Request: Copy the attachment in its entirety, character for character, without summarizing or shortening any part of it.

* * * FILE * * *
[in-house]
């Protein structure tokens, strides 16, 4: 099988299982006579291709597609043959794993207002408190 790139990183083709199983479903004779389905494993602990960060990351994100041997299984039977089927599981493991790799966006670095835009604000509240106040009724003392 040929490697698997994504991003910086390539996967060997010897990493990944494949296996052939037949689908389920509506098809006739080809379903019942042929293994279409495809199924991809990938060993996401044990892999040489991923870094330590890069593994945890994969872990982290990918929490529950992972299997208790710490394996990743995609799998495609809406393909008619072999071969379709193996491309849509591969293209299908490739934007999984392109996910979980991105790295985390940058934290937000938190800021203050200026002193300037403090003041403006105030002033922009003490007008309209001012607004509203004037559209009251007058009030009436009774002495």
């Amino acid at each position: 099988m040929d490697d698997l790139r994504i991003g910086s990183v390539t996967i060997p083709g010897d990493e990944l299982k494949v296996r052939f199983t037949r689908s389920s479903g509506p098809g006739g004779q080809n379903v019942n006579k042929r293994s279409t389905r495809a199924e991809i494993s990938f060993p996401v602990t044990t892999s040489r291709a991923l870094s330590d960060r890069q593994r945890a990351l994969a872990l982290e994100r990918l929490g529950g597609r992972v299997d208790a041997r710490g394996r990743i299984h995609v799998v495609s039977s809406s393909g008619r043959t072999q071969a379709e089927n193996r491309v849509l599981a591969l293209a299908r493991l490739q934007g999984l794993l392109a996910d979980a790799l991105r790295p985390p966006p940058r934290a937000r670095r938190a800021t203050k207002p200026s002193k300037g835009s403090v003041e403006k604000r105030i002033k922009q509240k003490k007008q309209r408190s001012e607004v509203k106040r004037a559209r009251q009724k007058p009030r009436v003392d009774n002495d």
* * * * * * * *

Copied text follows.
[in-house]
């Protein structure tokens, strides 16, 4: 099988299982006579291709597609043959794993207002408190 790139990183083709199983479903004779389905494993602990960060990351994100041997299984039977089927599981493991790799966006670095835009604000509240106040009724003392 040929490697698997994504991003910086390539996967060997010897990493990944494949296996052939037949689908389920509506098809006739080809379903019942042929293994279409495809199924991809990938060993996401044990892999040489991923870094330590890069593994945890994969872990982290990918929490529950992972299997208790710490394996990743995609799998495609809406393909008619072999071969379709193996491309849509591969293209299908490739934007999984392109996910979980991105790295985390940058934290937000938190800021203050200026002193300037403090003041403006105030002033922009003490007008309209001012607004509203004037559209009251007058009030009436009774002495």
């Amino acid at each position: 099988m040929d490697d698997l790139r994504i991003g910086s990183v390539t996967i060997p083709g010897d990493e990944l299982k494949v296996r052939f199983t037949r689908s389920s479903g509506p098809g006739g004779q080809n379903v019942n006579k042929r293994s279409t389905r495809a199924e991809i494993s990938f060993p996401v602990t044990t892999s040489r291709a991923l870094s330590d960060r890069q593994r945890a990351l994969a872990l982290e994100r990918l929490g529950g597609r992972v299997d208790a041997r710490g394996r990743i299984h995609v799998v495609s039977s809406s393909g008619r043959t072999q071969a379709e089927n193996r491309v849509l599981a591969l293209a299908r493991l490739q934007g999984l794993l392109a996910d979980a790799l991105r790295p985390p966006p940058r934290a937000r670095r938190a800021t203050k207002p200026s002193k300037g835009s403090v003041e403006k604000r105030i002033k922009q509240k003490k007008q309209r408190s001012e607004v509203k106040r004037a559209r009251q009724k007058p009030r009436v003392d009774n002495d």